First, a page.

“Event Sourcing ensures that all changes to application state are stored as a sequence of events. Not just can we query these events, we can also use the event log to reconstruct past states, and as a foundation to automatically adjust the state to cope with retroactive changes.” ~ Martin Fowler
36:20 Event Model
The basic idea is that as commands are processed in an event model, they are captured in event objects, which are stored alongside the current state of the domain objects for as long as the domain objects exist. This is analogous to the way your bank keeps track of your transactions (events) alongside of keeping your account balance (state).
These event objects will then show the sequence of events that caused the object to be in the current state. It’s a recognition that the events leading up to a state are also valuable, both currently and for unknown future purposes.
41:50 Benefits of Event Sourcing
“That was almost 17 years ago why would I remember that, if I had a good event stream I would…”
Event sourcing allows you to completely rebuild the current state. Since you are capturing events alongside the main domain objects, you could rebuild the current state if you were to find an error in your previous implementation. This can be helpful if events arrive out of sequence.
You can also determine the state of an object as it existed at a particular point in time. Then replay the stream of events on a particular domain model, but process them into a different structure for reporting purposes. You can also reverse an event, it can also be useful to allow them to reverse themselves.
45:54 Practical Application
Events are stored in their own objects alongside the domain object. Often, a read model of the domain at its present state will be stored, and will be updated as each event occurs. If an event was made in error, an adjusting event is sent, to reverse the change. Sort of like adjusting entries in accounting.
“This is something that I had a hard time understanding.”
In complex systems with an ORM, you may be tempted to lazy load. In an event-sourcing scenario, you can just load all the events (from one table, no joins) for a particular aggregate root, and then replay them on the item in memory. This can reduce the need for joins on the database server and is occasionally handy.
Synchronization requires getting all the events for an aggregate root since the last one you got and then replaying them. It’s far easier than a database synchronization and doesn’t require both sides to represent the object the same way. If there will be a lot of events for a particular aggregate, you can also have rolling snapshots. You would then pull the snapshot down and apply the events in sequence to get it up to the current state. These can be built in off-hours or when there are more than a given number of events since the last snapshot.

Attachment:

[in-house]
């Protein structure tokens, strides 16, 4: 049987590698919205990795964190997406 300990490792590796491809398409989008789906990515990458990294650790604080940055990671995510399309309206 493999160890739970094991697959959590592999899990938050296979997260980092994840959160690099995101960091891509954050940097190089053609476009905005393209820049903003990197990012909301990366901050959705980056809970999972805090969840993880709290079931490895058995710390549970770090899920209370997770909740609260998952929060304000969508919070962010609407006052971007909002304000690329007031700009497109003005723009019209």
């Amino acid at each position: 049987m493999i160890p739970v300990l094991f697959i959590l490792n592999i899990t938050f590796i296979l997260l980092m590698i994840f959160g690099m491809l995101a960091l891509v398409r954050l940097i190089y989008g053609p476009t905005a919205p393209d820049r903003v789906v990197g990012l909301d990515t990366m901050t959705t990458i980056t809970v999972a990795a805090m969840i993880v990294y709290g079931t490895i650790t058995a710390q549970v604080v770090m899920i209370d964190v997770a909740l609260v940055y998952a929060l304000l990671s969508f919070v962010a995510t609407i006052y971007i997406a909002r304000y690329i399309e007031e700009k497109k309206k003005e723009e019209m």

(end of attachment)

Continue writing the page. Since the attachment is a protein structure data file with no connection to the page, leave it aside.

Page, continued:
Note that this is a processing model, not a reporting model. If you need things projected for reports, you can process events and store the results in an appropriate way elsewhere. This also does a decent job of reducing the impedance mismatch between your code and the database, at least for the purposes of OLTP.
Intel Vaunt Smart Glasses
Intel picks up where Google left off. Unlike Google though, intel didn’t go for the sci-fi look they went more hipster with full rimmed fake lense glasses. They actually look like you are wearing a pair of regular if not a bit bulky glasses. You don’t have get fake lenses either they’ll work with prescriptions. Intel’s goal isn’t to change the way you look at the world but to integrate into your life as seamlessly as possible. The glasses have to be fitted to your face, those of us that wear regular glasses know the process though this is a little more involved as pupillary distance has to be measured. Going along with the unobtrusive nature of the glasses the HUD (Heads Up Display) disappears when you aren’t looking at it.
Tricks of the Trade
People get angry when you don’t have basic information that they have forgotten they had to learn. You do it too. When you can realize what is going on and what information they (or you) are missing, you can build bridges and out-compete other people who might have better technical skills, simply because you can actually get things done.